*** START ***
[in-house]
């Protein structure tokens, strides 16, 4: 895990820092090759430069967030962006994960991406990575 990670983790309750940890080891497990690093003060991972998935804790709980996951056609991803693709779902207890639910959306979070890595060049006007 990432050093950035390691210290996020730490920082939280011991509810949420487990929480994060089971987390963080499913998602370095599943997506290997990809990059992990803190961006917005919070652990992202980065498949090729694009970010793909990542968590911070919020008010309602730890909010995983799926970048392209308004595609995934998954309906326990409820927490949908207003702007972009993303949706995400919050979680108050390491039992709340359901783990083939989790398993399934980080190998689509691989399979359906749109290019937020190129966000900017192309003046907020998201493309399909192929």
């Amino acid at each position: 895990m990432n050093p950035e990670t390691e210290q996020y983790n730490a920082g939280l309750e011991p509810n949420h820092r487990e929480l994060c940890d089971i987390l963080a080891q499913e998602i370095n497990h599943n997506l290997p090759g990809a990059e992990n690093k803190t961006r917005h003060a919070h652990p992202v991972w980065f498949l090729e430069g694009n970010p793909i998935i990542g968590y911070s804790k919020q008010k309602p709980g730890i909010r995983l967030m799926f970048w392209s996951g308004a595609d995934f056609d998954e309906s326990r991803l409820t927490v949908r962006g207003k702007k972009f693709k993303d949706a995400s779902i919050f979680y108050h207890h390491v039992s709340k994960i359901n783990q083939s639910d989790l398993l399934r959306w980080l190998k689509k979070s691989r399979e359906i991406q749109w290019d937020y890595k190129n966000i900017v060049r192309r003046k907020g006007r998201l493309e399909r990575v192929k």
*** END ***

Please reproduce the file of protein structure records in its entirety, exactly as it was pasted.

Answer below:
[in-house]
């Protein structure tokens, strides 16, 4: 895990820092090759430069967030962006994960991406990575 990670983790309750940890080891497990690093003060991972998935804790709980996951056609991803693709779902207890639910959306979070890595060049006007 990432050093950035390691210290996020730490920082939280011991509810949420487990929480994060089971987390963080499913998602370095599943997506290997990809990059992990803190961006917005919070652990992202980065498949090729694009970010793909990542968590911070919020008010309602730890909010995983799926970048392209308004595609995934998954309906326990409820927490949908207003702007972009993303949706995400919050979680108050390491039992709340359901783990083939989790398993399934980080190998689509691989399979359906749109290019937020190129966000900017192309003046907020998201493309399909192929």
């Amino acid at each position: 895990m990432n050093p950035e990670t390691e210290q996020y983790n730490a920082g939280l309750e011991p509810n949420h820092r487990e929480l994060c940890d089971i987390l963080a080891q499913e998602i370095n497990h599943n997506l290997p090759g990809a990059e992990n690093k803190t961006r917005h003060a919070h652990p992202v991972w980065f498949l090729e430069g694009n970010p793909i998935i990542g968590y911070s804790k919020q008010k309602p709980g730890i909010r995983l967030m799926f970048w392209s996951g308004a595609d995934f056609d998954e309906s326990r991803l409820t927490v949908r962006g207003k702007k972009f693709k993303d949706a995400s779902i919050f979680y108050h207890h390491v039992s709340k994960i359901n783990q083939s639910d989790l398993l399934r959306w980080l190998k689509k979070s691989r399979e359906i991406q749109w290019d937020y890595k190129n966000i900017v060049r192309r003046k907020g006007r998201l493309e399909r990575v192929k």